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And why should she expect her brother to do that which her brother's guests would decline to do? Some dim faint idea of the impracticability of her own views flitted across her brain. Perhaps it was necessary that races doomed to live on the same soil should give way to each other, and adopt each other's pursuits.

So celebrated was the "Capitaine Augustin Gendemar" for his pursuits, that it was well known at that time in Paris that he was the president of a duelling club, associated for the express and avowed object of provoking to insult, and as certainly dooming to death every English officer upon whom they could fasten a quarrel.

These are on the whole healthy-minded, finding in their pursuits and interest a real value, rarely stopping from their work to ask, "Why do I work? To what end? Are things real?"

His West Indian fortune and connections, and his seat in Parliament, gave him access to all the aristocratic circles; from which, however, he was banished upon the appearance of the fourth and last dialogue of the Pursuits of Literature. Had a thunderbolt fallen upon him, he could not have been more astonished than he was by the onslaught of Mr.

Nay, more. With a spirit of Christian and affectionate duty to his impoverished and suffering people, and with a high estimate of the importance of mental and moral culture to a generation of youth whose earlier years were attended by war's rough teachings, he went from the tented field and the command of armies to the quiet shades of a scholastic institution in the secluded valleys of his own native Virginia, and entered with all the earnestness of his nature upon the duties of instruction, and there spent the closing years of his life in training the minds and hearts of young men from all parts of the country for the highest usefulness 'in their day and generation. By these pursuits, and his exemplary and unobtrusive life since the close of the great war in America, he won the respect and admiration of the enlightened and the good of the whole world.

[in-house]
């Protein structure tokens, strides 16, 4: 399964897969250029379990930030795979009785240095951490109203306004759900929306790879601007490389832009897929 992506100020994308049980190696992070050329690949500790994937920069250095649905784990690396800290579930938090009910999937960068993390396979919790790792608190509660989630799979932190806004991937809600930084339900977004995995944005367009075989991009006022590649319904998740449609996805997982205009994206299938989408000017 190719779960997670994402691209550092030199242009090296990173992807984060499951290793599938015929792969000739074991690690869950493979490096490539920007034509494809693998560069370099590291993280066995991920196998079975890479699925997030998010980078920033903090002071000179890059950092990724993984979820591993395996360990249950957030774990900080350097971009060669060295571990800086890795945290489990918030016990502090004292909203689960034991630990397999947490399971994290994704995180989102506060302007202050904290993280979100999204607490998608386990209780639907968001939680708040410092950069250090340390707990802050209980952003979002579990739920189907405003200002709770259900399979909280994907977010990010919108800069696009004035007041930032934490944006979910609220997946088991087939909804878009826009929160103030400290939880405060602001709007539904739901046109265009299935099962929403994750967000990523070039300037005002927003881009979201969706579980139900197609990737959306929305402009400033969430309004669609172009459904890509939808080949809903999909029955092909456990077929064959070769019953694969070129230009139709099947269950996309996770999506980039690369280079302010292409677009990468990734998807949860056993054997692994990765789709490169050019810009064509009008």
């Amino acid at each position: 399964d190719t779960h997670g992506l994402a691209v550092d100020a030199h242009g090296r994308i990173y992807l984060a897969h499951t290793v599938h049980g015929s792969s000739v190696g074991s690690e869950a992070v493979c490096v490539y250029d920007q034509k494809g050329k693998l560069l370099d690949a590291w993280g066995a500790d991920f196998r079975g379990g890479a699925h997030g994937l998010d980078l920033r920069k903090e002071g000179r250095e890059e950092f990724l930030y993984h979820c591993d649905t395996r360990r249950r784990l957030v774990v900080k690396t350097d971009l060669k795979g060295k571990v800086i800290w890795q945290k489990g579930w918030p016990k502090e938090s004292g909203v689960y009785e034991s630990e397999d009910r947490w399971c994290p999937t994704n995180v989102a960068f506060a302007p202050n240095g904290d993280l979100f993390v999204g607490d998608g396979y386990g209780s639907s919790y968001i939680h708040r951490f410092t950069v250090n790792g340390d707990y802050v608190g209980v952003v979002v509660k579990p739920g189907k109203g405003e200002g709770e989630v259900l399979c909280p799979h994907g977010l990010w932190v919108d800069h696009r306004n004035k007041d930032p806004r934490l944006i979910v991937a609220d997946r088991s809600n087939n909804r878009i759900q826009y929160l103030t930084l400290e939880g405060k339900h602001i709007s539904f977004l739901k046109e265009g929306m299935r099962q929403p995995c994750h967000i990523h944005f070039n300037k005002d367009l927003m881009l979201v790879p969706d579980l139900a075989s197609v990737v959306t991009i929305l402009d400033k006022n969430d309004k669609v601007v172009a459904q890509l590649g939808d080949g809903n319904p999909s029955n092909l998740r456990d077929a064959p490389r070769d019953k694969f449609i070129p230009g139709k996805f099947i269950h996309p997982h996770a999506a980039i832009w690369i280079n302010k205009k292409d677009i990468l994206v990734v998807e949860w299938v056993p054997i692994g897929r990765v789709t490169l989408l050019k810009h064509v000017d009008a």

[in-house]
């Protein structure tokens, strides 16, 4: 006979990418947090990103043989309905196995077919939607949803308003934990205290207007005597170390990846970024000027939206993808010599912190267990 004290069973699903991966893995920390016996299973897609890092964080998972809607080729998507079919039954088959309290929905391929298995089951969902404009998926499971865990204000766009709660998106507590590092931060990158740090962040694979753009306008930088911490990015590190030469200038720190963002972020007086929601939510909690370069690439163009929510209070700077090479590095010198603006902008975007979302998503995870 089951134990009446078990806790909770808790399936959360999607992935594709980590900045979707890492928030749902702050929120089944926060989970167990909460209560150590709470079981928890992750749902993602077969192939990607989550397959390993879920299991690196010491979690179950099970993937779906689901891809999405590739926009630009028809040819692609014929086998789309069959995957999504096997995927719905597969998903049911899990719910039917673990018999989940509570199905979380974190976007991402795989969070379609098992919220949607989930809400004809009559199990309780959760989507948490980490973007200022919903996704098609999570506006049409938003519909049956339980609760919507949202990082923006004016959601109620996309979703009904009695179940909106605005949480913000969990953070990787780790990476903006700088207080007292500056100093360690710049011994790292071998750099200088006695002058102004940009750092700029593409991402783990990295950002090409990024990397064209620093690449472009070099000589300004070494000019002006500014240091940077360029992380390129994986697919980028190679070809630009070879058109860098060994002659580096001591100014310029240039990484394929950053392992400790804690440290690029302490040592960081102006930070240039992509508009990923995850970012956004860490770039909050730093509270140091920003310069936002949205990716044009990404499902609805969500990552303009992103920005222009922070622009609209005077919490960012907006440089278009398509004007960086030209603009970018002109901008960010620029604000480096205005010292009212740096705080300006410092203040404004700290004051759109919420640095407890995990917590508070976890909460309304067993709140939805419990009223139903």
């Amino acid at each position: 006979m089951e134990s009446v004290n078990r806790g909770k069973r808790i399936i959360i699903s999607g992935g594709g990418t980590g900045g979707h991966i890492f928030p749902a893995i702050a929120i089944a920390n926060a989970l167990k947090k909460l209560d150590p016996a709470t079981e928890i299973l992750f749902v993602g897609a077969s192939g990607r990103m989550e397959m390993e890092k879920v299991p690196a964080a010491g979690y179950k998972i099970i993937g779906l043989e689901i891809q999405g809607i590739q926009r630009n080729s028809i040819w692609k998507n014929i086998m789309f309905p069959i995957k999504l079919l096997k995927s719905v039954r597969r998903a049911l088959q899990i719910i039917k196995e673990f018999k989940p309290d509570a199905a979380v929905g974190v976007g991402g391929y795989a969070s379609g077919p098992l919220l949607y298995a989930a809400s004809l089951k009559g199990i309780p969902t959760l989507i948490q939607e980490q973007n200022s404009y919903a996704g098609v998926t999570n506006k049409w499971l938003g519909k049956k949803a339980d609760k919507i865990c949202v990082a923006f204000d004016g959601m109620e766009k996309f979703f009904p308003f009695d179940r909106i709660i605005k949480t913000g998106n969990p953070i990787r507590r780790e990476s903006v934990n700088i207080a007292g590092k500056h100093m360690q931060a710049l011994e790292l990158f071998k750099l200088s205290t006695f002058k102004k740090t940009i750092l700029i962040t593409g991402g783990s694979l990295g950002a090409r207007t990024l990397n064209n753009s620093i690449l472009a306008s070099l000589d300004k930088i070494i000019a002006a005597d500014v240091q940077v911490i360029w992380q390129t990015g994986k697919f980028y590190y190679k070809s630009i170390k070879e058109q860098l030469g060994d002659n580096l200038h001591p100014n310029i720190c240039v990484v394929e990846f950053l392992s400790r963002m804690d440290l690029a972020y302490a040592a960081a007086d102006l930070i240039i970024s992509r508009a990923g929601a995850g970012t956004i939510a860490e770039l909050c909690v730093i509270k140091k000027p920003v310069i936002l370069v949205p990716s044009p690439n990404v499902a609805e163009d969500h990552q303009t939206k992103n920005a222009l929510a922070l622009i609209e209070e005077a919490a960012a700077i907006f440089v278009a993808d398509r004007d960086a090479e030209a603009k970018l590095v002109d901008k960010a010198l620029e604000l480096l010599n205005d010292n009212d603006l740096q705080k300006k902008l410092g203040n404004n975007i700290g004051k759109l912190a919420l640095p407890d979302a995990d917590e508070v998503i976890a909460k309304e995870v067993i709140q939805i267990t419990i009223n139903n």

In those times, as in our own, many who were not favoured with the gifts of fortune were constrained to fall into the latter ranks. Thus Aristotle, than whom few have ever exerted a greater intellectual influence upon humanity, after spending his patrimony in liberal pursuits, kept an apothecary's shop at Athens.

Pountner said about him the other day? I am sure of that." "I think you are a little hard upon him, Susanna." "You must feel that he is very wrong about this house in London. Why is a man, because he's married, to be taken away from all his own pursuits? If she could not accommodate herself to his tastes, she should not have accepted him." "Let us be just," said Lady Sarah.

Hawking, in those days, was what shooting is in the present; fowling-pieces being scarcely used, if at all. Thus the varieties of the hawk-tribe were not merely employed in the capture of pheasants, partridges, grouse, rails, quails, and other game, besides water-fowl, but in the chase of hares; and in all of these pursuits the falconers were assisted by dogs.

Ever since men have been in existence, they have been in the habit of deducing, from all pursuits, the expressions of various branches of learning concerning the destiny and the welfare of man, and the expression of this knowledge has been art in the strict sense of the word.

Farnow, an old native who had recently retired from active pursuits, having thrown up the business of being a sort of running footman to the queen, had settled down in a snug little retreat, not fifty rods from Captain Bob's. His selecting our vicinity for his residence may have been with some view to the advantages it afforded for introducing his three daughters into polite circles.